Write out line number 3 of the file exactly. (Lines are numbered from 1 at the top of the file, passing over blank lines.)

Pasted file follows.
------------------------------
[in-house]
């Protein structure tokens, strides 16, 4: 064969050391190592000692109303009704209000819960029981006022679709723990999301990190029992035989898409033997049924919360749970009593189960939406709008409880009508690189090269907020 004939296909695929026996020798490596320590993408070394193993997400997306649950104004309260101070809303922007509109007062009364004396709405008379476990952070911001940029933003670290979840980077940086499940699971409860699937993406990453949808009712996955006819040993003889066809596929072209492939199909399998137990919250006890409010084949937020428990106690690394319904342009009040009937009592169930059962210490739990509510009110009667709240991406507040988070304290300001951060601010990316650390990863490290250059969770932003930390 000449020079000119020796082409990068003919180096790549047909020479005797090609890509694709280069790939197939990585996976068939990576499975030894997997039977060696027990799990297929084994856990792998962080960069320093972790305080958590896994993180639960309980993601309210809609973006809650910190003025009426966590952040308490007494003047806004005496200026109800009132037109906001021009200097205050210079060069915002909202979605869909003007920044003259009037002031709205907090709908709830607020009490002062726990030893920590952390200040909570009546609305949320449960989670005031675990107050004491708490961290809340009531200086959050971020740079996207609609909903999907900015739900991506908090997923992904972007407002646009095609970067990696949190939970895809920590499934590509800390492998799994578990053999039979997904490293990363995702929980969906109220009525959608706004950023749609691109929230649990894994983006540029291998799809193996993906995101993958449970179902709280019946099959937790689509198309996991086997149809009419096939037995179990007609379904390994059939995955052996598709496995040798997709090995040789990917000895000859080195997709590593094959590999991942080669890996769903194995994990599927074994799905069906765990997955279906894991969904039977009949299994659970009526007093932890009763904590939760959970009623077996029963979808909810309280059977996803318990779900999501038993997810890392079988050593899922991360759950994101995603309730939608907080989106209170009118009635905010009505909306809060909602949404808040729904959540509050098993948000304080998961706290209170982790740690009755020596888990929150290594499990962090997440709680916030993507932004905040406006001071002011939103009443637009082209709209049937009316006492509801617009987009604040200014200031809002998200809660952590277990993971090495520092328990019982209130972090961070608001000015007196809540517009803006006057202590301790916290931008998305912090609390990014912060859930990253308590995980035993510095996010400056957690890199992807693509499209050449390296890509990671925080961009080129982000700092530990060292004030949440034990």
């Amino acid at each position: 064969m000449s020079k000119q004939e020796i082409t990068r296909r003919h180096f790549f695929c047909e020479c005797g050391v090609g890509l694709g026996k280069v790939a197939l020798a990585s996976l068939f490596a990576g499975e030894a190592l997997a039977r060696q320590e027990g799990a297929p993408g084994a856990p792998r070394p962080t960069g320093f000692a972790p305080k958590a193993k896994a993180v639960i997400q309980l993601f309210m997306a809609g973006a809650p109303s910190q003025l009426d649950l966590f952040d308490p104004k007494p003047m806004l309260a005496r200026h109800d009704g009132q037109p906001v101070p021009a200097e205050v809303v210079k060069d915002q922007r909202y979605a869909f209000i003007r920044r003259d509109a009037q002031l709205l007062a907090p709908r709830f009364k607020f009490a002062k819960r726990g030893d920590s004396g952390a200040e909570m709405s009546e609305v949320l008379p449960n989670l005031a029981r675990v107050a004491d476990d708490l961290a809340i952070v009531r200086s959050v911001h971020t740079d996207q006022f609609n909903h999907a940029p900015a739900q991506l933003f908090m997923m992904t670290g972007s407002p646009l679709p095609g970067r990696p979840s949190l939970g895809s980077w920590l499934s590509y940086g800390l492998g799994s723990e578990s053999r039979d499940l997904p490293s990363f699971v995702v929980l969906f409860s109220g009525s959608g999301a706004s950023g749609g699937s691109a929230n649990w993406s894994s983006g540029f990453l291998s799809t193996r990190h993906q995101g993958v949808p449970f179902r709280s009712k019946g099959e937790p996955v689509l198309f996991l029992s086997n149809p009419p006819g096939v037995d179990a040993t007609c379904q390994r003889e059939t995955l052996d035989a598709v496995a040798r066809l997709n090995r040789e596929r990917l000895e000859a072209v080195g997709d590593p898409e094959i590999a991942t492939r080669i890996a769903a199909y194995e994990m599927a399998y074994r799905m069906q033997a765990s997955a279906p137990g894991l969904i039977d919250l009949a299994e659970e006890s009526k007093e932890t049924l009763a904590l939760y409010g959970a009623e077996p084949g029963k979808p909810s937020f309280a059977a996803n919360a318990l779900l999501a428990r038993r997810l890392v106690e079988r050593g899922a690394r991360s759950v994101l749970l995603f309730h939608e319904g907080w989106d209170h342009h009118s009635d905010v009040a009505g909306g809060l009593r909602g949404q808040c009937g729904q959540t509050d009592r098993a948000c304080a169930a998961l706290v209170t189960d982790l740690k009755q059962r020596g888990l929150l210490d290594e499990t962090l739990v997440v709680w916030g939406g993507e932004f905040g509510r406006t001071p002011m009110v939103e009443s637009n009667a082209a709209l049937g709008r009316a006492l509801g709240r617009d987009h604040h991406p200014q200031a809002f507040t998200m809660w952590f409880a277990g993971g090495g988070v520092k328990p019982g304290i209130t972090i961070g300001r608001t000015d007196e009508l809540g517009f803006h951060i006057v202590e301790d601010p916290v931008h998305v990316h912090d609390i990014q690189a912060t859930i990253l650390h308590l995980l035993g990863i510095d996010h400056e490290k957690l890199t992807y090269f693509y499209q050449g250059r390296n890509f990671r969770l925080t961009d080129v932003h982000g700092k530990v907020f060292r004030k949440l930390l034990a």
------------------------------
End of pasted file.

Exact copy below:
């Amino acid at each position: 064969m000449s020079k000119q004939e020796i082409t990068r296909r003919h180096f790549f695929c047909e020479c005797g050391v090609g890509l694709g026996k280069v790939a197939l020798a990585s996976l068939f490596a990576g499975e030894a190592l997997a039977r060696q320590e027990g799990a297929p993408g084994a856990p792998r070394p962080t960069g320093f000692a972790p305080k958590a193993k896994a993180v639960i997400q309980l993601f309210m997306a809609g973006a809650p109303s910190q003025l009426d649950l966590f952040d308490p104004k007494p003047m806004l309260a005496r200026h109800d009704g009132q037109p906001v101070p021009a200097e205050v809303v210079k060069d915002q922007r909202y979605a869909f209000i003007r920044r003259d509109a009037q002031l709205l007062a907090p709908r709830f009364k607020f009490a002062k819960r726990g030893d920590s004396g952390a200040e909570m709405s009546e609305v949320l008379p449960n989670l005031a029981r675990v107050a004491d476990d708490l961290a809340i952070v009531r200086s959050v911001h971020t740079d996207q006022f609609n909903h999907a940029p900015a739900q991506l933003f908090m997923m992904t670290g972007s407002p646009l679709p095609g970067r990696p979840s949190l939970g895809s980077w920590l499934s590509y940086g800390l492998g799994s723990e578990s053999r039979d499940l997904p490293s990363f699971v995702v929980l969906f409860s109220g009525s959608g999301a706004s950023g749609g699937s691109a929230n649990w993406s894994s983006g540029f990453l291998s799809t193996r990190h993906q995101g993958v949808p449970f179902r709280s009712k019946g099959e937790p996955v689509l198309f996991l029992s086997n149809p009419p006819g096939v037995d179990a040993t007609c379904q390994r003889e059939t995955l052996d035989a598709v496995a040798r066809l997709n090995r040789e596929r990917l000895e000859a072209v080195g997709d590593p898409e094959i590999a991942t492939r080669i890996a769903a199909y194995e994990m599927a399998y074994r799905m069906q033997a765990s997955a279906p137990g894991l969904i039977d919250l009949a299994e659970e006890s009526k007093e932890t049924l009763a904590l939760y409010g959970a009623e077996p084949g029963k979808p909810s937020f309280a059977a996803n919360a318990l779900l999501a428990r038993r997810l890392v106690e079988r050593g899922a690394r991360s759950v994101l749970l995603f309730h939608e319904g907080w989106d209170h342009h009118s009635d905010v009040a009505g909306g809060l009593r909602g949404q808040c009937g729904q959540t509050d009592r098993a948000c304080a169930a998961l706290v209170t189960d982790l740690k009755q059962r020596g888990l929150l210490d290594e499990t962090l739990v997440v709680w916030g939406g993507e932004f905040g509510r406006t001071p002011m009110v939103e009443s637009n009667a082209a709209l049937g709008r009316a006492l509801g709240r617009d987009h604040h991406p200014q200031a809002f507040t998200m809660w952590f409880a277990g993971g090495g988070v520092k328990p019982g304290i209130t972090i961070g300001r608001t000015d007196e009508l809540g517009f803006h951060i006057v202590e301790d601010p916290v931008h998305v990316h912090d609390i990014q690189a912060t859930i990253l650390h308590l995980l035993g990863i510095d996010h400056e490290k957690l890199t992807y090269f693509y499209q050449g250059r390296n890509f990671r969770l925080t961009d080129v932003h982000g700092k530990v907020f060292r004030k949440l930390l034990a």